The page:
Speed Ring was bet off the board at Woodbine on Sunday, but finished third. He ran very wide and without cover throughout, and made a sweeping turn move before flattening. According to the Trakus data, he traveled 21 feet more than the winner--which equates to about 2 1/2 lengths--putting him one length behind the victor. With the added toll that running with a lack of cover takes on a runner, the argument can be made that Speed Ring put in a better performance than the winner. His champion dam Catch The Ring took four starts to graduate, and as a son of A.P. Indy you’d expect him to be a slow starter, so I’m not willing to give up on him yet. The Queen’s Plate is coming up too quickly, but he still has a chance to make an impact in the second or third leg of the Canadian Triple Crown (it hasn’t taken much in recent years) if he finds his way. Red Ace couldn’t have run any poorer at Churchill Downs. It’s very possible that he hated the slop, and he might also need to be turned back. His form might be dirtied-up enough to get a nice price on him next time if he sprints.

On the Radar...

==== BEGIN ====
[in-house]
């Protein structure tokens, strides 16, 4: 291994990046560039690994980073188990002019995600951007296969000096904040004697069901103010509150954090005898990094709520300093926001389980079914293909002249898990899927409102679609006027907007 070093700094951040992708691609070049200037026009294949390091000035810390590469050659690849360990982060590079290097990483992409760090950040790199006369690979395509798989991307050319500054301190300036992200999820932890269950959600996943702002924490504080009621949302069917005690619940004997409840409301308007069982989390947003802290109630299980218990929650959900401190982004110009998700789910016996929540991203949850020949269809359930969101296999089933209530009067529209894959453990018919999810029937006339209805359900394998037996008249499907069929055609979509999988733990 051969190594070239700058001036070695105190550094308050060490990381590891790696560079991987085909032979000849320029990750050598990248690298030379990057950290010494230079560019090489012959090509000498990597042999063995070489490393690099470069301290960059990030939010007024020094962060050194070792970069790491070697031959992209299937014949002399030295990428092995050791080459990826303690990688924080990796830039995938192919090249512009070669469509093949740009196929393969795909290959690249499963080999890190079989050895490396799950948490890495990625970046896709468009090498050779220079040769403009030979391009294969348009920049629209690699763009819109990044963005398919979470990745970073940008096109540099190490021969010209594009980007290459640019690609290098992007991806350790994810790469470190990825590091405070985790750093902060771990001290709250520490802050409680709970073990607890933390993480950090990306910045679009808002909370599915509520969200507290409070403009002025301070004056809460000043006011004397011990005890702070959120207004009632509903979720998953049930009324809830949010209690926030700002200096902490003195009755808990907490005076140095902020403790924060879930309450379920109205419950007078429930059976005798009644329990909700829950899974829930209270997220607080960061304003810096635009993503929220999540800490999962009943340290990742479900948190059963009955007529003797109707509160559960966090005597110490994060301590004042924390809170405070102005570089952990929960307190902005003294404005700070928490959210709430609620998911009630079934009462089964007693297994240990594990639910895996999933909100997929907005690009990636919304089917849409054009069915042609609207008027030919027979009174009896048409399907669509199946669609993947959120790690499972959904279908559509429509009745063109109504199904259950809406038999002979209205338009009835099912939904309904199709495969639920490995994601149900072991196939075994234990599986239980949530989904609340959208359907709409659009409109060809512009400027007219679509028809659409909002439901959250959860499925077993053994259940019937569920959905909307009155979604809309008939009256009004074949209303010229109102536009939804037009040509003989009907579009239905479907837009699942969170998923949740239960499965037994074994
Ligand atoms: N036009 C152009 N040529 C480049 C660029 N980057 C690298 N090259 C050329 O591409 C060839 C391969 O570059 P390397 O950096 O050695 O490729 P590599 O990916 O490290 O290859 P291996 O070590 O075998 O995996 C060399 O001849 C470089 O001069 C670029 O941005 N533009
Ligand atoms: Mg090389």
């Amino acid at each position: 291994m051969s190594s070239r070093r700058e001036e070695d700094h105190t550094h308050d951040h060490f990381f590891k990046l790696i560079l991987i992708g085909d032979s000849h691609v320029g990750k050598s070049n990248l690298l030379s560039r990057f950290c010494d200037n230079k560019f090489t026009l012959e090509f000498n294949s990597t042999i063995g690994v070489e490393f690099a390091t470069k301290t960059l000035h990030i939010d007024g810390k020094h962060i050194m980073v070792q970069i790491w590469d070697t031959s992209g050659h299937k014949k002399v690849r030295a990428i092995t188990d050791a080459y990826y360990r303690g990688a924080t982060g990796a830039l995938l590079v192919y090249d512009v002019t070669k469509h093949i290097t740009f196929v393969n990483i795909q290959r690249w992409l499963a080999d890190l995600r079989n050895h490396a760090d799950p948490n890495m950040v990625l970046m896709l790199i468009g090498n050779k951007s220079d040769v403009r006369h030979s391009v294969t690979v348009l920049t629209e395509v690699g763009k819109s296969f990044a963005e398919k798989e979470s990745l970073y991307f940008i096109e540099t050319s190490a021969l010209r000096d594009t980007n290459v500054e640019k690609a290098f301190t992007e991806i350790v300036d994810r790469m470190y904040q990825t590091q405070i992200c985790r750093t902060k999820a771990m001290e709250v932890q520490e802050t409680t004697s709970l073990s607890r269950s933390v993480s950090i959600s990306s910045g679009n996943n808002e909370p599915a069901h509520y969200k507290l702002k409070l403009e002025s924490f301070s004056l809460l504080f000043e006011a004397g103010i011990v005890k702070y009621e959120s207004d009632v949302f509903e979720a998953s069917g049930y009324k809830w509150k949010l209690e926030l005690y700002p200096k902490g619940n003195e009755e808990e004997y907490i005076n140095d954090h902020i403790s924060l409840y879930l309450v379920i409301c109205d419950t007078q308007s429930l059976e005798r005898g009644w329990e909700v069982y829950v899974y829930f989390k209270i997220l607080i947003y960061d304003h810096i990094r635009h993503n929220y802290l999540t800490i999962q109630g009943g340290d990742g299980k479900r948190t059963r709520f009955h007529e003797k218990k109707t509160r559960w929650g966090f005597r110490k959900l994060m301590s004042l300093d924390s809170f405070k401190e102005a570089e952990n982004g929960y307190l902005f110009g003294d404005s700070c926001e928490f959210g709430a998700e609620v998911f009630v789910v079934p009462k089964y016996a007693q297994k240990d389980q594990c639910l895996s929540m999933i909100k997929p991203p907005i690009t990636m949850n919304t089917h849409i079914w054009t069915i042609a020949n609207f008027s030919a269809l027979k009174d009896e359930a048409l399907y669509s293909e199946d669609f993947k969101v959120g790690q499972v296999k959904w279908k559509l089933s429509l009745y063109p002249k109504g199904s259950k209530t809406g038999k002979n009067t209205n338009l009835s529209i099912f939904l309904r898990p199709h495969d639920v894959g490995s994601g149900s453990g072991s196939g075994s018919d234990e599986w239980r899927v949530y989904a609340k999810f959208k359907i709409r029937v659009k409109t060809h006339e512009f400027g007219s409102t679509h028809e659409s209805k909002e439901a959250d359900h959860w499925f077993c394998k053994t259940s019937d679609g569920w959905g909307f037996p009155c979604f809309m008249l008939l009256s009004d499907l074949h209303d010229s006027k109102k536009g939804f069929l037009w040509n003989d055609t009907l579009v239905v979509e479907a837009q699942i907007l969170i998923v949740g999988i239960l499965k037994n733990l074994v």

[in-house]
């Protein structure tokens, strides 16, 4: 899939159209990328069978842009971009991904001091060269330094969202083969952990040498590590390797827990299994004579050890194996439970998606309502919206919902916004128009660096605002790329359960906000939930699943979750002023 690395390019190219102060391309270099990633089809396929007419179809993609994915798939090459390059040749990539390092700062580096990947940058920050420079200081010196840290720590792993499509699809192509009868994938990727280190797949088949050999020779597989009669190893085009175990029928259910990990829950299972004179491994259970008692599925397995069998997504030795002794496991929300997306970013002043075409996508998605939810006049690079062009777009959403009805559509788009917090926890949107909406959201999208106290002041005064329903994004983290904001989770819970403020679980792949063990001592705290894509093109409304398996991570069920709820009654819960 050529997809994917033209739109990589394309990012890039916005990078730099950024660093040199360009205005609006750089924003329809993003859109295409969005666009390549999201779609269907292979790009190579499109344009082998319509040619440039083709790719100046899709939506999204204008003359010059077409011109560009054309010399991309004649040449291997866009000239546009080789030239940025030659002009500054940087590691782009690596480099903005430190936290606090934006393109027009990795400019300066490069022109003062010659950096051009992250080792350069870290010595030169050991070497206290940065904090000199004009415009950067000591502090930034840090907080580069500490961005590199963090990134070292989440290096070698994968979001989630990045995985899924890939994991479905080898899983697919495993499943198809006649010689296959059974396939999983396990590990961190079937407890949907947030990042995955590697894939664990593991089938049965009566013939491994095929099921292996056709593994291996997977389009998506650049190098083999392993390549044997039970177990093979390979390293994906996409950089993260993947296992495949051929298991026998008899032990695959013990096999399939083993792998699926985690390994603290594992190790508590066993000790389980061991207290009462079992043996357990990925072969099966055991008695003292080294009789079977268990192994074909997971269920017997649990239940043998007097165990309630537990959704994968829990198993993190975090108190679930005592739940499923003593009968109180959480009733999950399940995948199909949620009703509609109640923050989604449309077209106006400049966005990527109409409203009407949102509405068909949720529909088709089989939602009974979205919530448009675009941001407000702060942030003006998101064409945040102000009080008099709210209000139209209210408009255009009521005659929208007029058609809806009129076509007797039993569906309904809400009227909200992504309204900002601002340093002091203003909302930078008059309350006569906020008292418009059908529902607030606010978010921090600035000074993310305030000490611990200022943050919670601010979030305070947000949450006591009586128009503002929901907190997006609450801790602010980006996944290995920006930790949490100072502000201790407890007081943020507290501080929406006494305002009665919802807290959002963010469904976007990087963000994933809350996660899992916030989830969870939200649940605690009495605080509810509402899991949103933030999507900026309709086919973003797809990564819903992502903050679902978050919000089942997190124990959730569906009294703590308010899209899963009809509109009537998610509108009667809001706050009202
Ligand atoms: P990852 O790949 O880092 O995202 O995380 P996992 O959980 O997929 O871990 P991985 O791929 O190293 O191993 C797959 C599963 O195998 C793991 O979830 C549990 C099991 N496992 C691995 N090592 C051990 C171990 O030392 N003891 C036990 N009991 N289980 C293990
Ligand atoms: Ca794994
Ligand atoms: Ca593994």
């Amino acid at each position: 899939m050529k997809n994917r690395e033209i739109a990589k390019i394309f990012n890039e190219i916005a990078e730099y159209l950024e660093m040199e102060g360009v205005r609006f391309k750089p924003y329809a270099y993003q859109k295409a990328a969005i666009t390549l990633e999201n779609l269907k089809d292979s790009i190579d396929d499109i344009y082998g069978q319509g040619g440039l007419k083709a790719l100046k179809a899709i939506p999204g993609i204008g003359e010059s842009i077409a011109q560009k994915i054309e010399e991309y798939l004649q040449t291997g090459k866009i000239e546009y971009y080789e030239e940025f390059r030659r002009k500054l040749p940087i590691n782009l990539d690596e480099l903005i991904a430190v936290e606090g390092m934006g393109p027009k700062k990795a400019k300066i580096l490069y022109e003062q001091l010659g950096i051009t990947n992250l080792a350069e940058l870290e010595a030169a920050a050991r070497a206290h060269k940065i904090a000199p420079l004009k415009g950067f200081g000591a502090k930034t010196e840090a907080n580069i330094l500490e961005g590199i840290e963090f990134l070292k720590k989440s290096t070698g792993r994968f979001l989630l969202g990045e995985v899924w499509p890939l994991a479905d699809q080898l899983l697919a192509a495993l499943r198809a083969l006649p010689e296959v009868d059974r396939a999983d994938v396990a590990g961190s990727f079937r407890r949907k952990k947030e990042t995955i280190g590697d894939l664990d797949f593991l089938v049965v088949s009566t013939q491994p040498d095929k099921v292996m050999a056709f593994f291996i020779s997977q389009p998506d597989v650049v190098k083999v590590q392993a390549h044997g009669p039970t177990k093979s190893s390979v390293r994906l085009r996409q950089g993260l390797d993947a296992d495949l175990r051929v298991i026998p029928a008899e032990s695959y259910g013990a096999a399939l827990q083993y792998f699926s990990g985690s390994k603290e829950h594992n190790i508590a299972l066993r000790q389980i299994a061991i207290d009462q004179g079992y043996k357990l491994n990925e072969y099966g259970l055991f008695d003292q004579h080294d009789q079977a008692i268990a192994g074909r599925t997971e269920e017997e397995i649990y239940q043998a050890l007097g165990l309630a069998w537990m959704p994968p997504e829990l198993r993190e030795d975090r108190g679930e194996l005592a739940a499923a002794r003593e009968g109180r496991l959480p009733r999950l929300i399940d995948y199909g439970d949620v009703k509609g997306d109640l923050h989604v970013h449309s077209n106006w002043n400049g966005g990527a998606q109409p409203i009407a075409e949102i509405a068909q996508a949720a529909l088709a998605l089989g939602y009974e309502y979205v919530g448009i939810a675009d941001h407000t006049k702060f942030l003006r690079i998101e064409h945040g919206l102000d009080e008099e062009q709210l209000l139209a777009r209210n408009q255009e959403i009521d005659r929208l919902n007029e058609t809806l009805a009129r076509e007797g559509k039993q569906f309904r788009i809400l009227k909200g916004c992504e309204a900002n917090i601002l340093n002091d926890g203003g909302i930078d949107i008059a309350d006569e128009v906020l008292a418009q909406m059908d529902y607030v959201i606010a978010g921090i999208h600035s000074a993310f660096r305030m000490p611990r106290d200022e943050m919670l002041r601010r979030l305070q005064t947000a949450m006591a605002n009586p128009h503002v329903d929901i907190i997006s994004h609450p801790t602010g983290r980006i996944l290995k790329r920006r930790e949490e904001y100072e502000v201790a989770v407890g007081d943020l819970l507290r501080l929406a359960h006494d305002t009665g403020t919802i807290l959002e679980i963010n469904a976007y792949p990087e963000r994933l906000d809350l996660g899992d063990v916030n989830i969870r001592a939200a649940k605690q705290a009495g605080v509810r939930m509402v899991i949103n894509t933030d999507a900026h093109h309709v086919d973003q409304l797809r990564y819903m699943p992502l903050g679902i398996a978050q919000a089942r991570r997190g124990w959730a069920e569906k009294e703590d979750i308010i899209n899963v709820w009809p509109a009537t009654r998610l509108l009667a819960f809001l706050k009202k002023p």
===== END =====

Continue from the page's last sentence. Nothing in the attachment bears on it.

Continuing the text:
--Steve Sherack

TDN’s Steve Sherack reveals a trio of recent also-rans that should be on your radar.

Finale, from the first crop of 2007 GI Florida Derby hero Scat Daddy, stamped himself as one to keep a close eye on following an encouraging debut third at Belmont Park May 5 (TDN Video).

Trailing the field of six by 12 lengths at the first call after hitting the gate at the start and completely blowing the break, the juvenile came alive on the turn for home gamely splitting horses to race in fourth. Still with plenty left to do at the top of the lane, he was guided to the outside by Cornelio Velasquez, and finished with good energy to place third, beaten only 3 1/2 lengths behind first-out winner Francesco Rules (Roman Ruler). The final time for the five-furlong event over a drying out muddy track was :58 2/5.

Owned by Mrs. John Magnier, Michael Tabor and Derrick Smith, Finale was the highest-priced weanling colt by Scat Daddy to go through the ring in 2009 when selling for $175,000 at the Keeneland November sale. The half-brother to GIII West Virginia Derby hero Bright One (Dance Brightly) is trained by Todd Pletcher.

The future also looks bright for Glen Hill Farm’s Marketing Mix (Medaglia d’Oro), most recently a strong second behind the talented Roxy Gap (Indian Charlie) in Woodbine’s Fury S. for Ontario-breds Apr. 30 (TDN Video). The sophomore filly found her best stride too late in the seven-furlong affair after trailing the compact field of four through easy fractions, and reported home 3/4 of a length behind the victress, who enjoyed first run.

Roxy Gap holds off Marketing Mix in the Fury S. at Woodbine
WEG/Michael Burns photography